By Carmen Byker Shanks
BOZEMAN – The Bozeman School Board voted on July 13 to suspend the National School Lunch Program at the high school level. Given the significance of this change, there is reason to review the potential impact for Bozeman high school students and the greater community.
To fully understand today’s federal NSLP requires a brief review of school lunch history. The Department of Agriculture in 1946 established the NSLP through Congress’s approval of the National School Lunch Act.
The program was designed as a measure of national security to provide stable funding for nutritious foods that promote student health, learning and academic achievement. Created in the aftermath of the Great Depression and two world wars, the NSLP established only minimum nutrient requirements, as excess consumption was not a concern at the time.
In response to the upward weight trends among youth since the mid 1970s, the 2010 Healthy Hunger-Free Kids Act required updates to the meal patterns and nutrition standards for the NSLP and the School Breakfast Program to “ … enhance the diet and health of school children, and help mitigate the childhood obesity trend.”
Citing lower participation rates and a drop in revenue as evidence, Bozeman is among the few schools nationwide to drop the federal program. Moving forward, the school district and the community should require careful oversight and reporting about several important issues outlined below.
Focusing on quality nutrition is important given that NSLP participants – i.e., high school students – consume approximately 40 percent of their actual caloric intake at lunch.
The NSLP provides critical nutrition to limited-resource students through free or reduced meal prices for qualifying students. More information about the application process under the new meal program, including measures to avoid stigmatization, is necessary to ensure that the 18 percent of students in Bozeman High School that qualify for free or reduced meals are reached.
With the Bozeman School Board’s vote, $117,000 dollars in federal subsidies are being turned down. According to recent self-reported figures, Bozeman High School lost $200,000 in revenue since February. Reports from other schools around the nation show that repealing the NSLP results in bigger budget deficits as a result of decreased access to opportunities provided by the federal program. For example, NSLP kitchens have access to over 100 bulk foods provided by the USDA to schools at low or no cost.
Data from the Montana Office of Public Instruction website shows that participation in the NSLP at Bozeman High School has remained steady and this starkly contradicts media reports suggesting a decrease in participation. Research also shows that decreases in school lunch participation nationwide began in 2008 – before the new nutrition standards – and national participation has been rising since March 2014.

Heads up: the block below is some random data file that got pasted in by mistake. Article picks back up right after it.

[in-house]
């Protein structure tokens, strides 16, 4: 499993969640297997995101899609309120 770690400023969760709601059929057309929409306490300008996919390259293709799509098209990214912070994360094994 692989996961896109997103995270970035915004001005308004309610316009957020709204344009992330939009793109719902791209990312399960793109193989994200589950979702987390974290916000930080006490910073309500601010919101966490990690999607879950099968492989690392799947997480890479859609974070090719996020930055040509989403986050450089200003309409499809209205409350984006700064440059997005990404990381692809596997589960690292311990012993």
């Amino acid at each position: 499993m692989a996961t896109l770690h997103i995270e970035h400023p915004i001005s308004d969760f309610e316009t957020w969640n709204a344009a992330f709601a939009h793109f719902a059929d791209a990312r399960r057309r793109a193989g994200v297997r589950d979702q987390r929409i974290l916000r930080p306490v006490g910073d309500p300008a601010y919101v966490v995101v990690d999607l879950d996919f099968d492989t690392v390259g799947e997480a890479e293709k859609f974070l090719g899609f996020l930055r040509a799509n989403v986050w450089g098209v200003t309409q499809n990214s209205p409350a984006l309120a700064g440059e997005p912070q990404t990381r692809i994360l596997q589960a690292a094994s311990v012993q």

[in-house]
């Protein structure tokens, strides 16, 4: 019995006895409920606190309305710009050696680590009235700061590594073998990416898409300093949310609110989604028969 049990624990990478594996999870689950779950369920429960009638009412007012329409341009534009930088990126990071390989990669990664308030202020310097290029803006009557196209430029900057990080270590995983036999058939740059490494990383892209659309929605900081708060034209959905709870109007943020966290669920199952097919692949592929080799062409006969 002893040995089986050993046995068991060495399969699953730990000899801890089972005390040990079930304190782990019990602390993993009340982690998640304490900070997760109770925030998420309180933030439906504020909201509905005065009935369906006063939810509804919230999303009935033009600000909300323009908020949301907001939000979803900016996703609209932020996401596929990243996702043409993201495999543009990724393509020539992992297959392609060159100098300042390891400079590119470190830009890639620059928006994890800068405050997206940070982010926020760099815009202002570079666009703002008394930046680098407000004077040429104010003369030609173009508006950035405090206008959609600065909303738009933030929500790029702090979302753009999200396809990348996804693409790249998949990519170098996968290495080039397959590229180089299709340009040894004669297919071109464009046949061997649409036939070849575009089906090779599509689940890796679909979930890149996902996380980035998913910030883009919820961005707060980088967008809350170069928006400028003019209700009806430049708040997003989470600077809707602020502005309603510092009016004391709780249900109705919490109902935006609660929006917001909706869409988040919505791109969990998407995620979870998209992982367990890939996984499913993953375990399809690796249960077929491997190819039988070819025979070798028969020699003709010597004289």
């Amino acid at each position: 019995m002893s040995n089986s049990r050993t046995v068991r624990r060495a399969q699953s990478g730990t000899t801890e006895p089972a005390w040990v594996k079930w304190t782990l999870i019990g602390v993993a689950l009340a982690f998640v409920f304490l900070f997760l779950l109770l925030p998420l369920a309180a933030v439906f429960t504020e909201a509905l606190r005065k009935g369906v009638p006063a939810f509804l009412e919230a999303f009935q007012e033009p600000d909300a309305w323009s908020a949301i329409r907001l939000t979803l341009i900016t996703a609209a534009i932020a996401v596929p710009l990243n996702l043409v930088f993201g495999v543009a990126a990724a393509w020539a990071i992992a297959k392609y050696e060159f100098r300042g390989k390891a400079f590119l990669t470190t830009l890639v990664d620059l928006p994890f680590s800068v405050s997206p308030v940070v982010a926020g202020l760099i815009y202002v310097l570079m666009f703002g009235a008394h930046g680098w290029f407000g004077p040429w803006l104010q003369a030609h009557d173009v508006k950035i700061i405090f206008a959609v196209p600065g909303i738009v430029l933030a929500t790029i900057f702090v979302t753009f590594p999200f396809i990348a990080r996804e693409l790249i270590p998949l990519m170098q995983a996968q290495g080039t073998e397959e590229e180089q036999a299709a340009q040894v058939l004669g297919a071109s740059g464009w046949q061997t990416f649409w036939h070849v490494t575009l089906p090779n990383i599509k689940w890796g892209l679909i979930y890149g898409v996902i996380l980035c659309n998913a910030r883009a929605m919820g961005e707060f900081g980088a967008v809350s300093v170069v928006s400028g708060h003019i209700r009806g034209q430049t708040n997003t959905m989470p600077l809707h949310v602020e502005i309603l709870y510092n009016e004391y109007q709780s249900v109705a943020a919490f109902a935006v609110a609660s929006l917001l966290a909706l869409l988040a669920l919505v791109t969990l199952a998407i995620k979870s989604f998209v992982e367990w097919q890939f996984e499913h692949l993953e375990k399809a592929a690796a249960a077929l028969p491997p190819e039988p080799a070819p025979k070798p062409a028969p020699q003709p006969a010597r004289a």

Montana schools have faced changes due to the new nutrition standards and are managing to maintain, or work toward, financially viable foodservice operations while accommodating student food preferences. The Bozeman School District has an outstanding foodservice infrastructure – especially in light of the recent $4.5 million kitchen renovations, opened in August 2014 – capable of meeting the NSLP nutrition standards that are being met by school districts across Montana.
Bozeman High School is an open campus school. To a high school student, the freedom to take a break from school during the lunch hour may always outweigh the allure of any on-campus food options. The off-campus migration of students resulting from an open campus policy must not only be expected, but accounted for within any financial forecasting.
Pre- and post-consumer food waste has been one concern about the new nutrition standards that the media has highlighted. The validity of these claims, however, is disputed in an article published in 2014 in the American Journal of Preventative Medicine. What we do know is that steps can be taken to reduce food waste in all areas of foodservice in order to reduce food costs and increase nutrient consumption. These well-researched best practices should be tested at Bozeman High School.
Bozeman High School foodservice plans to implement strategies to improve participation and financial prosperity including using more local food; increase marketing of lunches; using customer satisfaction surveys; and implementing a menu app for smart phones. Other districts have successfully implemented these ideas under the NSLP to increase participation and improve the appeal of foods offered.
Time and results will determine if this decision was an act of foresight or folly. For school lunch programs, the bottom line is about much more than revenue. Decision-makers must understand that at its core, NSLP seeks to ensure that all high school students receive proper nutrition to grow and learn.
Carmen Byker Shanks, PhD is an assistant professor of Food and Nutrition and Sustainable Food Systems at Montana State University. She is the Principle Investigator of the Behavioral Nutrition Research Group at The Food and Health Lab at MSU.
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